CD Review: Panic! At the Disco—the best thing to come out of Sin City since the slot machine

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Even the most discriminating musical ears sometimes make assumptions. For example, in the last several years, it has become easy to think that all bands emphasize writing hit singles in place of writing quality albums. It would also be easy to assume that punk rock infused with dance music would be about as effective as trying to get a tan at the North Pole. Panic! At The Disco take those assumptions, press the barrel firmly against them and pull the trigger with their debut album A Fever You Can’t Sweat Out.

The Las Vegas natives have combined elements of punk, electronic, folk and classical and created an album that makes you believe a mosh pit could break out at a Broadway play.

The record is poetic (literally and figuratively) from start to finish, with unexpected changes in structure and the use of repetition to add emphasis. Fever is also inventive musically, utilizing not only the standard electric guitar, bass and drums, but also adding acoustic guitar, piano, organ and accordion. This makes for a more diverse sonic blend than you can expect from the increasingly common cookie cutter, “punk-by-numbers” bands that have become so common from major labels hoping to cash in on a trend.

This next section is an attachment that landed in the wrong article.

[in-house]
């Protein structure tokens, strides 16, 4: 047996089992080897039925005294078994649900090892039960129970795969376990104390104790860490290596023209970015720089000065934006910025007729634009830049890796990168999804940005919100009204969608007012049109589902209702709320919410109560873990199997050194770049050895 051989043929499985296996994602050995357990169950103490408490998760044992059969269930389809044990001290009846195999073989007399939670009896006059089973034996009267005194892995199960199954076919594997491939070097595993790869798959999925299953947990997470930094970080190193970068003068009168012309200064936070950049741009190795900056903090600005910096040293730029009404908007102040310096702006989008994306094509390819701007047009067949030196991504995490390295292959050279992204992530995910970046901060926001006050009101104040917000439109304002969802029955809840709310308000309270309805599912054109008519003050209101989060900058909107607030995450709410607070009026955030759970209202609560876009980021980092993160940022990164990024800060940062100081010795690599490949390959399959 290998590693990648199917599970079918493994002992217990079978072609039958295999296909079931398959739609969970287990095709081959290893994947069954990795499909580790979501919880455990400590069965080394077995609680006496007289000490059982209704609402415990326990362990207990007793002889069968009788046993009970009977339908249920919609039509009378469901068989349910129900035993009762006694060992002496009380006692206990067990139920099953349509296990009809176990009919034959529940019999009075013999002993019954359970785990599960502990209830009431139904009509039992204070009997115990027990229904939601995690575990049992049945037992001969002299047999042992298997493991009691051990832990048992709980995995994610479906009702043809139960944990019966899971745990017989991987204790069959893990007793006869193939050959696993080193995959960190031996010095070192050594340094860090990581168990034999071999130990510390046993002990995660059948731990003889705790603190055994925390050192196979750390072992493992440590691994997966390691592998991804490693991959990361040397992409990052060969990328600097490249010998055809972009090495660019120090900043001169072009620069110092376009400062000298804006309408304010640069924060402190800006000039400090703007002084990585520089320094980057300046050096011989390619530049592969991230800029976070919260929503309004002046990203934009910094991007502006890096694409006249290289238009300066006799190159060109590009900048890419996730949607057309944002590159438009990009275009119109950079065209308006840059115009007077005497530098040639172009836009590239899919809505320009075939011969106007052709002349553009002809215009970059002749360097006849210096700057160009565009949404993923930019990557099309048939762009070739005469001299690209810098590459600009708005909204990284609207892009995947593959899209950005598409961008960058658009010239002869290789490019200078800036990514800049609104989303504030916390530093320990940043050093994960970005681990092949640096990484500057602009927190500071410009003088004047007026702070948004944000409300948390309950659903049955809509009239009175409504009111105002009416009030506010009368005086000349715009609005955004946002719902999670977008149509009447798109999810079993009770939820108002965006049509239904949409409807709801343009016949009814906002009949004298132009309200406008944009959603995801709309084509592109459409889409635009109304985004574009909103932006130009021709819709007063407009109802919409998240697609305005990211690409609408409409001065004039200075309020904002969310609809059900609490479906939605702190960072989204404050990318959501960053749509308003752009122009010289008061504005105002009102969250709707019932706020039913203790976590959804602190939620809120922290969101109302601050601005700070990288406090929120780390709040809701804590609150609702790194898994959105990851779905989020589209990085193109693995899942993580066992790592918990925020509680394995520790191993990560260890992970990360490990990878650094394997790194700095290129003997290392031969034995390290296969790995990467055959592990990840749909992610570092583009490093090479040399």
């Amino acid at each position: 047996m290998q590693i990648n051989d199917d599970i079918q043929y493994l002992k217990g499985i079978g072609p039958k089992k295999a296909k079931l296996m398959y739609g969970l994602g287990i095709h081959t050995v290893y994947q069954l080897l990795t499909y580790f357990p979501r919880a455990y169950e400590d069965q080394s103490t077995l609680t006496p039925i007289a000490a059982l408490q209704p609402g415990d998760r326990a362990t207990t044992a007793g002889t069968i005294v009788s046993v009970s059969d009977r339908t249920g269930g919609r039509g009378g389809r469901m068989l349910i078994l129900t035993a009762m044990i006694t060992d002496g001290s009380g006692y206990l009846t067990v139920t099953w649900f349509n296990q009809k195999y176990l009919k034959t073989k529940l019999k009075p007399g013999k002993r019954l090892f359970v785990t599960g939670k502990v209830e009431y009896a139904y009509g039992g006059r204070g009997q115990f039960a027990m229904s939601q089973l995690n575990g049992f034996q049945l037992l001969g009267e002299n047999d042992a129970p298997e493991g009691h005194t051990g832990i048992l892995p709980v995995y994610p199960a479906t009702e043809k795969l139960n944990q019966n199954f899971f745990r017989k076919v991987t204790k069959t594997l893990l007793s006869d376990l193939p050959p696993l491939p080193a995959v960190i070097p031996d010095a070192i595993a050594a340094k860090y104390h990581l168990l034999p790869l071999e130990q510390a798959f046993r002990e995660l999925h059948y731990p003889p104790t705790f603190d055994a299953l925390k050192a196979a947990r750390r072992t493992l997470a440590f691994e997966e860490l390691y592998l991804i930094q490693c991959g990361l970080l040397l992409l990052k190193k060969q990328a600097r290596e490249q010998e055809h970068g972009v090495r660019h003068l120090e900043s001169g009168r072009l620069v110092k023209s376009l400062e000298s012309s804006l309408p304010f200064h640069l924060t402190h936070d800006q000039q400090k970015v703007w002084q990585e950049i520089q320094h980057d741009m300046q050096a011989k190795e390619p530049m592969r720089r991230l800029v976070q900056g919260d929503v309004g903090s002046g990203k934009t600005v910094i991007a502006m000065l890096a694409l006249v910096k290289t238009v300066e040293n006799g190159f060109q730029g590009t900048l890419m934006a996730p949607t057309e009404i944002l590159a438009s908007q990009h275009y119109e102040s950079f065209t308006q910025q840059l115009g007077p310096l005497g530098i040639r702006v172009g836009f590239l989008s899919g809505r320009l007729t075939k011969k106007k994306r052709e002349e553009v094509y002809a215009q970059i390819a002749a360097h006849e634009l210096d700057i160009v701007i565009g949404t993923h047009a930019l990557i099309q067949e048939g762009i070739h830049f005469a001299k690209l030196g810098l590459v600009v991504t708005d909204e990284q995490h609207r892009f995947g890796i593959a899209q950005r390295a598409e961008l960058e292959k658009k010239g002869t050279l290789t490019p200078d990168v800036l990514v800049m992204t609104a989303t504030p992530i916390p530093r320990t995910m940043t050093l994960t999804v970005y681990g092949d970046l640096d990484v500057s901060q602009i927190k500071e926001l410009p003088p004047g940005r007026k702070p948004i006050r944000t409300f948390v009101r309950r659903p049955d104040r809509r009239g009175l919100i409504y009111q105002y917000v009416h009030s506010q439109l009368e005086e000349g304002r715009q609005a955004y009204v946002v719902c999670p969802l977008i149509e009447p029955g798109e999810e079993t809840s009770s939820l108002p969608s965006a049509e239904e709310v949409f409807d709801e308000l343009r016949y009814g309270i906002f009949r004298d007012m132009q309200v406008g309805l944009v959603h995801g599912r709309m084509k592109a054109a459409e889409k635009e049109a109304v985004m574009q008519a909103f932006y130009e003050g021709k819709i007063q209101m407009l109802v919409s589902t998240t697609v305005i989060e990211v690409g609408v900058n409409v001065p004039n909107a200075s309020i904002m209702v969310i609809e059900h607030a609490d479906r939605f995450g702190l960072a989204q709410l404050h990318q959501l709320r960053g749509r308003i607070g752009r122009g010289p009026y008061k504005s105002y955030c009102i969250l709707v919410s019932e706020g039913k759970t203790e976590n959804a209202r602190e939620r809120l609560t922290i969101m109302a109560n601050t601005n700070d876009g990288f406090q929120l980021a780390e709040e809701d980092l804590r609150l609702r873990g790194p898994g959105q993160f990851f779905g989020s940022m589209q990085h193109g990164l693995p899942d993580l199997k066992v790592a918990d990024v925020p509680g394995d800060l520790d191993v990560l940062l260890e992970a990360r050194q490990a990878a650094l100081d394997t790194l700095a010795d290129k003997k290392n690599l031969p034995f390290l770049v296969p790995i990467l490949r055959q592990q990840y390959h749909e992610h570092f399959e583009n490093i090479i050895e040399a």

The album’s opening song “The Only Difference Between Martyrdom and Suicide is Press Coverage,” serves as a mission statement of sorts, with lead singer Brandon Urie explaining “I’m the narrator, and this is just the prologue”—just in case anyone was thinking about not listening carefully to what he has to say over the next 40 minutes. However, with the urgency in his voice so apparent, it is unlikely that listeners would make that mistake.

Barely out of high school, one could assume that the members of Panic! At The Disco have a long way to go before reaching their pinnacle. But if assumptions are to be made, perhaps the one most likely to be accurate is this: Panic! At The Disco will be the biggest thing to come out of Sin City since the slot machine—or at least since C.S.I.

From the Dec. 14-20, 2005, issue

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